The Latest: Governor and Pittsburgh mayor won’t join Trump
PITTSBURGH (AP) — The Latest on the first funerals from the synagogue massacre (all times local):
Pennsylvania’s governor and Pittsburgh’s mayor both say they will not join President Donald Trump during his scheduled trip to Pittsburgh.
Trump faces an uneasy welcome Tuesday afternoon in the anguished community of Squirrel Hill, home to the Tree of Life synagogue where 11 people were gunned down during Sabbath services on Saturday.
Democratic Gov. Tom Wolf’s campaign spokeswoman, Beth Melena, says the governor based his decision on input from the victims’ families who told him they did not want the president to be there on the day their loved ones were being buried.
Democratic Mayor Bill Peduto says he also won’t greet Trump.
Peduto earlier said the White House ought to consult with the families of the victims about their preferences and asked that the president not come during a funeral.
Hundreds of mourners dressed mostly in black are lined up, ringing the perimeter of Pittsburgh’s city’s oldest and largest synagogue, Rodef Shalom, to pay respect for two intellectually disabled brothers who were gunned down on Saturday.
A funeral was set to begin at noon Tuesday for Cecil and David Rosenthal, who were both in their 50s.
They were among 11 people who died in the massacre inside the Tree of Life Synagogue.
The mourners include Dr. Abe Friedman, who said the Rosenthal family is well known in Pittsburgh for their philanthropy and kindness. Friedman would sit in the back row of Tree of Life each week along with the brothers, and would have been killed along with them had he not run late Saturday.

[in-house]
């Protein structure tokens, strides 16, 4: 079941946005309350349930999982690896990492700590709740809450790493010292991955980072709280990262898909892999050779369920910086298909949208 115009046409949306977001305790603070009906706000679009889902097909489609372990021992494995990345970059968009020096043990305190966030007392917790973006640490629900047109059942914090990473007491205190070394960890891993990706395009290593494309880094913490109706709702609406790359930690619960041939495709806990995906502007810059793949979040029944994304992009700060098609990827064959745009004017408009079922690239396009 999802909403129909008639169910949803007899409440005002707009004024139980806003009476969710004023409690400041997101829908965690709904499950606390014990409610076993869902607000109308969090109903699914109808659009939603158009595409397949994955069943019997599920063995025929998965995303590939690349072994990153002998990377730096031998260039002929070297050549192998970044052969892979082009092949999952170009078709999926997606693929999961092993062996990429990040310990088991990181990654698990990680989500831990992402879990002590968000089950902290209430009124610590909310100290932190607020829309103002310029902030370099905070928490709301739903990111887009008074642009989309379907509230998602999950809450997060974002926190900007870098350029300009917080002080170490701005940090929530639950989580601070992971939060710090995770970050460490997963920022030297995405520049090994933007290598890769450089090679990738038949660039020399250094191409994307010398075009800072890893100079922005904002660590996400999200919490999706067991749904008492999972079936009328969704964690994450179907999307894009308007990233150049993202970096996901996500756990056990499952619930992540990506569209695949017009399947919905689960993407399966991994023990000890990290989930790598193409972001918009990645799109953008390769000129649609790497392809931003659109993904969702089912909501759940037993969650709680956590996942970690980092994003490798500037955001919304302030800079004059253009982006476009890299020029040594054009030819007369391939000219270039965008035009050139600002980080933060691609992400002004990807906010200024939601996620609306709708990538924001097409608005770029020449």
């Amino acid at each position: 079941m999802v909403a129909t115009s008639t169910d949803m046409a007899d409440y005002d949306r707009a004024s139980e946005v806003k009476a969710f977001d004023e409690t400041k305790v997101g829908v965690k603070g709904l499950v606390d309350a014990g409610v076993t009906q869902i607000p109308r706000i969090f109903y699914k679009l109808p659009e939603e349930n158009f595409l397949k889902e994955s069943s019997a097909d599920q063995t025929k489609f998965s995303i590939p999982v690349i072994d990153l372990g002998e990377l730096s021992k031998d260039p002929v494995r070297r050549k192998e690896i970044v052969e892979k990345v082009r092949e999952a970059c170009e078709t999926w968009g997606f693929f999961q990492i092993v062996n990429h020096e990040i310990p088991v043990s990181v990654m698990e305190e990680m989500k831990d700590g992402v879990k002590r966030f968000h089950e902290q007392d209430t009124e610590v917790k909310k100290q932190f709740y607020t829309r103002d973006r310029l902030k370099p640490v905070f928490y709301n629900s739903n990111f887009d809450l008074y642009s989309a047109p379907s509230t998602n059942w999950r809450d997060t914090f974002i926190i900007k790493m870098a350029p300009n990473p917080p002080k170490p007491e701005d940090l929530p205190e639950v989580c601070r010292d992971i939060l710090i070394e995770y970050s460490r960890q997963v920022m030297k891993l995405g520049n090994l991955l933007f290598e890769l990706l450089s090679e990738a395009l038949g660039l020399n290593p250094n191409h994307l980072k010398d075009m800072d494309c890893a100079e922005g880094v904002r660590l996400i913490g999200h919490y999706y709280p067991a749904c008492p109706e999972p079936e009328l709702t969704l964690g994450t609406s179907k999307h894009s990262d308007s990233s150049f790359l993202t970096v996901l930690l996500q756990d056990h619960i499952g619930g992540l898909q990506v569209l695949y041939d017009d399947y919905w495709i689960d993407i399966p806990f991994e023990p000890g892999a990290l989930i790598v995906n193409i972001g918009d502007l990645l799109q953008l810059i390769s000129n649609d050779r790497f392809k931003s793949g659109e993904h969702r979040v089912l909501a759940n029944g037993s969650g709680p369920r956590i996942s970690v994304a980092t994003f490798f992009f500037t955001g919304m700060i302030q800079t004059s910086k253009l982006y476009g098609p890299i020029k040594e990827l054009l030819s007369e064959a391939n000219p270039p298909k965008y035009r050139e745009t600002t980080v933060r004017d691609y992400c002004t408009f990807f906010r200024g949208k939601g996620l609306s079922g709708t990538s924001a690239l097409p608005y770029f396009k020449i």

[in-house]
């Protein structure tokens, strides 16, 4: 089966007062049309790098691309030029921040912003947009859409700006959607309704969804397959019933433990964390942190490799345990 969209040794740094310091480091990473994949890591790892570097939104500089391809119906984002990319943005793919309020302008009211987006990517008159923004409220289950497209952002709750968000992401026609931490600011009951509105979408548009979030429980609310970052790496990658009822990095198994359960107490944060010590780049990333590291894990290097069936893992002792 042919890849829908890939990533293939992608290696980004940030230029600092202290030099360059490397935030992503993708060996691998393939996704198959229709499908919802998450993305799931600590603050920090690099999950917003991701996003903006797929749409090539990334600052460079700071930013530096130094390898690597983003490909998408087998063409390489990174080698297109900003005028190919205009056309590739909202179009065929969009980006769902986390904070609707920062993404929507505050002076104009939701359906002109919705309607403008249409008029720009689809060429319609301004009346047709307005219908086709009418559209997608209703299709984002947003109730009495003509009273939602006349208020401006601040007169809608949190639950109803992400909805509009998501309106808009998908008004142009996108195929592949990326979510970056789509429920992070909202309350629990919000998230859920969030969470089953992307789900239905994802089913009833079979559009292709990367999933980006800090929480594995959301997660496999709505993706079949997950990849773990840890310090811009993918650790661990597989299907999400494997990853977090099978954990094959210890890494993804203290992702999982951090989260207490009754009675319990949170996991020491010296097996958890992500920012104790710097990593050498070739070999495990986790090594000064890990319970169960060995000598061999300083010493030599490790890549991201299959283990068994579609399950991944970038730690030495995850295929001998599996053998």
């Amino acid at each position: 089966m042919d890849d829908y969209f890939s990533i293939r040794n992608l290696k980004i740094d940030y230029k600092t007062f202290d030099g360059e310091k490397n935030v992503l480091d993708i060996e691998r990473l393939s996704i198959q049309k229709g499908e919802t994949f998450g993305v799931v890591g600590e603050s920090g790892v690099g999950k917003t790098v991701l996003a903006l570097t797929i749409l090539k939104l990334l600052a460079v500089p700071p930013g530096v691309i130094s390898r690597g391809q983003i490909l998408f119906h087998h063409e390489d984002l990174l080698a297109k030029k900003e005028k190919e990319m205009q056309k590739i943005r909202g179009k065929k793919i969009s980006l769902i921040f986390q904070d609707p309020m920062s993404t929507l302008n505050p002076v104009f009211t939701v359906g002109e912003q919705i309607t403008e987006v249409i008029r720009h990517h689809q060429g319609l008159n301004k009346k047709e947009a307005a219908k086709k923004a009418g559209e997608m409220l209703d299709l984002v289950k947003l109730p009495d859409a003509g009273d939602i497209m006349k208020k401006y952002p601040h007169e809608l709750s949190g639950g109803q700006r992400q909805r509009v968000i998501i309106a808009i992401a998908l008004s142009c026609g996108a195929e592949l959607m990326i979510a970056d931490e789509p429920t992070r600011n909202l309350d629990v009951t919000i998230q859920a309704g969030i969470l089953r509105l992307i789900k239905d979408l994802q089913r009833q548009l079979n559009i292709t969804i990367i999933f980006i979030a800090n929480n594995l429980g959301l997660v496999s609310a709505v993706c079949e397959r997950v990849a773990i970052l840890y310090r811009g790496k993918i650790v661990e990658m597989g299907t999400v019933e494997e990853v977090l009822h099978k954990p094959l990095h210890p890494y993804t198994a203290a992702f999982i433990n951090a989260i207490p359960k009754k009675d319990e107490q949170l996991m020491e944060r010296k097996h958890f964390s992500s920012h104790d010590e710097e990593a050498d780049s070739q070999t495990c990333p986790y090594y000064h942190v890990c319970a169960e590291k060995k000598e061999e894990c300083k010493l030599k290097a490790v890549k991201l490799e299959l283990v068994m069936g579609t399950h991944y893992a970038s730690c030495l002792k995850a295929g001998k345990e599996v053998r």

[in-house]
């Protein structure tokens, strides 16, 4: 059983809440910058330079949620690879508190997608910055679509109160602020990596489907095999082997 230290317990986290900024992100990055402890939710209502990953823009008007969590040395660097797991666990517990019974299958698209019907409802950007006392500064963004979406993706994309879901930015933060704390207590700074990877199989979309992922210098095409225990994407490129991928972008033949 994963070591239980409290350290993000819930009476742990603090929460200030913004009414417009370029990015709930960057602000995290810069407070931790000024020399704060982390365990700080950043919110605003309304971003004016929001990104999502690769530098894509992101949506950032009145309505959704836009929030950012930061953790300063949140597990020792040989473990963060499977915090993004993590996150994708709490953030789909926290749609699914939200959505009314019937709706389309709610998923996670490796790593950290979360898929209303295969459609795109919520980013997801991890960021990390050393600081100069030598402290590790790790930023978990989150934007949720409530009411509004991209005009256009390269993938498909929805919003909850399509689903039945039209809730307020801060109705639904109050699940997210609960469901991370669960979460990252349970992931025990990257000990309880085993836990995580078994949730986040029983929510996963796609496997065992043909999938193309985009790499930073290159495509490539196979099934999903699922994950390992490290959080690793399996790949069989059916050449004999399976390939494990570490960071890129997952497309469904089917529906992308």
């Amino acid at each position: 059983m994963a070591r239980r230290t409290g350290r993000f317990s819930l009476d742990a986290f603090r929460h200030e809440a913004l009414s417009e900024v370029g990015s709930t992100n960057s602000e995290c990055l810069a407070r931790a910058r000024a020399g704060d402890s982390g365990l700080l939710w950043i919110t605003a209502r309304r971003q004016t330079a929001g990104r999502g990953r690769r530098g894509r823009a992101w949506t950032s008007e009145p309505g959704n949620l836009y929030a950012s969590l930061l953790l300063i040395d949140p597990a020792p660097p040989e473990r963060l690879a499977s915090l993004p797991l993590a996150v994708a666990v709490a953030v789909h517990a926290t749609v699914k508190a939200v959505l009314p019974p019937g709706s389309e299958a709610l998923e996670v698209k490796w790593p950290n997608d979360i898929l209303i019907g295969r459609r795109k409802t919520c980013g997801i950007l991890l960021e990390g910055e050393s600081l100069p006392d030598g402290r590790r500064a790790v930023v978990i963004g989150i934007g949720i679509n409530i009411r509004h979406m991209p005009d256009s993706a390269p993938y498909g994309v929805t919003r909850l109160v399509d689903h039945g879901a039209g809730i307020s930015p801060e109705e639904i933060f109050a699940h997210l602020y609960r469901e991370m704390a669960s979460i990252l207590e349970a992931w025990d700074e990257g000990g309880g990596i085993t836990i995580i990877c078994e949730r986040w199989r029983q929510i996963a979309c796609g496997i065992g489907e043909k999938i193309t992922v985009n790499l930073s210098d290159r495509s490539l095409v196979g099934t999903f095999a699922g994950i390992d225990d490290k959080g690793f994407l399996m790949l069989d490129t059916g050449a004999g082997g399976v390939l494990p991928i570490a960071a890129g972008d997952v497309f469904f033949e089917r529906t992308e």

Services for Dr. Jerry Rabinowitz were also being held Tuesday.
The casket of Dr. Jerry Rabinowitz has arrived at the Jewish Community Center in Pittsburgh’s Squirrel Hill neighborhood for the first of the funerals following the massacre that left 11 people dead at the Tree of Life synagogue Saturday.
Rabinowitz’ funeral was to begin at 11 a.m. Tuesday, and the funeral for brothers Cecil and David Rosenthal at noon.
All but one of the other funerals are scheduled through the rest of the week, ending on Friday.
Gunman Robert Bowers is due back in federal court for a hearing Thursday.
Two brothers who were killed in the Pittsburgh synagogue shooting will be mourned at one of the first funerals to follow the massacre.
Funerals are set Tuesday for Cecil and David Rosenthal and two of the other 11 victims, Dr. Jerry Rabinowitz and Daniel Stein.
Other victims’ funerals have been scheduled through Friday in a week of mourning, anguish and questions about the deadliest attack on Jews in U.S. history.
Meanwhile, President Donald Trump and first lady Melania Trump plan to visit Pittsburgh on Tuesday.
The suspect in Saturday’s massacre, Robert Gregory Bowers, appeared Monday in a federal court. He didn’t enter a plea and was ordered held without bail for a court date Thursday.
Authorities say the 46-year-old truck driver expressed hatred of Jews during and after the rampage.